MYTH #14: Microwaving food removes nutrients from your food and adds dangerous compounds.

The cooking method you use does not in any way affect the nutrient content of your food. It is really the level of heat and amount of cooking time that removes nutrients – more heat and time causes the loss of water and heat-sensitive nutrients like thiamine and vitamin C. In fact, cooking with a microwave actually helps keep your food’s nutrient content because it uses less heat and time.

Moreover, the radiation that comes from your microwave is much weaker than harmful X- and gamma rays, so it does not add dangerous compounds to your food. Besides, the cooking process actually generates heat from inside your food and not the actual microwave, so you have nothing to worry about. Just make sure to use microwave-safe containers to avoid leaching compounds from plastics into your food.

MYTH #15: Coffee is unhealthy.


Coffee is often given a bad reputation because of all the caffeine it contains. Nonetheless, this beverage actually has many health benefits that far outweigh the negative effects of caffeine (researchers are finding out that some caffeine isn’t all that bad either), as long as it is consumed in moderation.

For one, coffee contains large amounts of antioxidant phytochemicals, even more than those contained in both fruits and vegetables.

Coffee has also been found to play a part in lowering the risks of depression, gall stones, type 2 diabetes, Parkinson’s disease, Alzheimer’s disease, and even some kinds of cancer. Research has even suggested that coffee drinkers have a higher chance of living longer than non-coffee drinkers.

WARNING: Just make sure to drink in moderation and to keep your calories in check and to stay away from too much sugar, cream, and flavored syrups.

MYTH #16: The only thing bad about sugar is that it contains empty calories.

sugar addiction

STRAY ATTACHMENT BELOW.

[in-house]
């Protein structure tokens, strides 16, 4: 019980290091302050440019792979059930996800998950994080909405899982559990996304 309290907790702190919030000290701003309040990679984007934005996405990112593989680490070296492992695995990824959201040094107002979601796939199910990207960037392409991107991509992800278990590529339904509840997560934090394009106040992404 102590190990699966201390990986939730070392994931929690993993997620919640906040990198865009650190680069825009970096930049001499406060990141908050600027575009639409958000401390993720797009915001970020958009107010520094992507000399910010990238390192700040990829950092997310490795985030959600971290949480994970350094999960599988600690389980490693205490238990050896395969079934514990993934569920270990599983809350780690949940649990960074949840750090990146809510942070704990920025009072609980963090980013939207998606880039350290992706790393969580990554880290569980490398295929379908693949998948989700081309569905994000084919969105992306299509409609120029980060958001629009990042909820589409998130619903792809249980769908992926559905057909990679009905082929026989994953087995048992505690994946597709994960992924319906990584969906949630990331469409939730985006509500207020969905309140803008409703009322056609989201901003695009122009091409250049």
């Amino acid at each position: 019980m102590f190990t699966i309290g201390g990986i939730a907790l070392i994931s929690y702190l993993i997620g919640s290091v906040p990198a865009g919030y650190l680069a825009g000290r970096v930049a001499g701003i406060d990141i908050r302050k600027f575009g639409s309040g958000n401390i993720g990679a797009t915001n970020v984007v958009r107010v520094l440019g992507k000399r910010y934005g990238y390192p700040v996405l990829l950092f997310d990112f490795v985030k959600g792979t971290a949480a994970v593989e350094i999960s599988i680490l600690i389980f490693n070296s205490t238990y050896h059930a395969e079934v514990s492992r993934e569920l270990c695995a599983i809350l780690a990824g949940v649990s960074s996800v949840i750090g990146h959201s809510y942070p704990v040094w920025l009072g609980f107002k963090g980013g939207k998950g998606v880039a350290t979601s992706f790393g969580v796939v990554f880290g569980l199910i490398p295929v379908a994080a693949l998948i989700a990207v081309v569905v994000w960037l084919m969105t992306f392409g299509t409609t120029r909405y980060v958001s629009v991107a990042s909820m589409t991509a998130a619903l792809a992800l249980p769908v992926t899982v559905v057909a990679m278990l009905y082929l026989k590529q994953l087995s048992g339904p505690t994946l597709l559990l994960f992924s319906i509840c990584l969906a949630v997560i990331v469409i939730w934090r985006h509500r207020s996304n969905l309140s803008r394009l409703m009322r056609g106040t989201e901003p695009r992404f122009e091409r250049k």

You’re probably getting tired of reading about it. But it’s really worth repeating.

Sugar has been known to be harmful to the body when consumed in excess amounts. However, the common belief is that it is only the empty calories in sugar that make it unhealthy. But sugar can do much more damage than that. When ingested in very large amounts, sugar has the power to cause very severe problems in metabolism. Studies also show that sugar may play a part in increasing the risk for several diseases, such as obesity, diabetes, heart disease, and even some cancers. Nonetheless, sugar consumed in minimal amounts should not cause any problems, especially for those who have healthy metabolisms and are physically active.

MYTH #17: Eating late at night makes it easier to gain weight.

It is believed that your body stores more fat when you eat late at night because it is not burned off through physical activity. However, it’s not actually when you eat that matters, but the total amount of food you consume within 24 hours. Nonetheless, eating regular meals can help you regulate your appetite so you don’t end up eating too much high-calorie food when you get hungry.

Keep in mind that eating a larger portion of food too close to bedtime can lead to digestive complaints or sleep difficulties, so best to keep your portion sizes small on any food items you eat close to bedtime!


[1] The 10 Dumbest Diet Myths, t-nation.com, Published December 8, 2014, Retrieved June 12, 2015.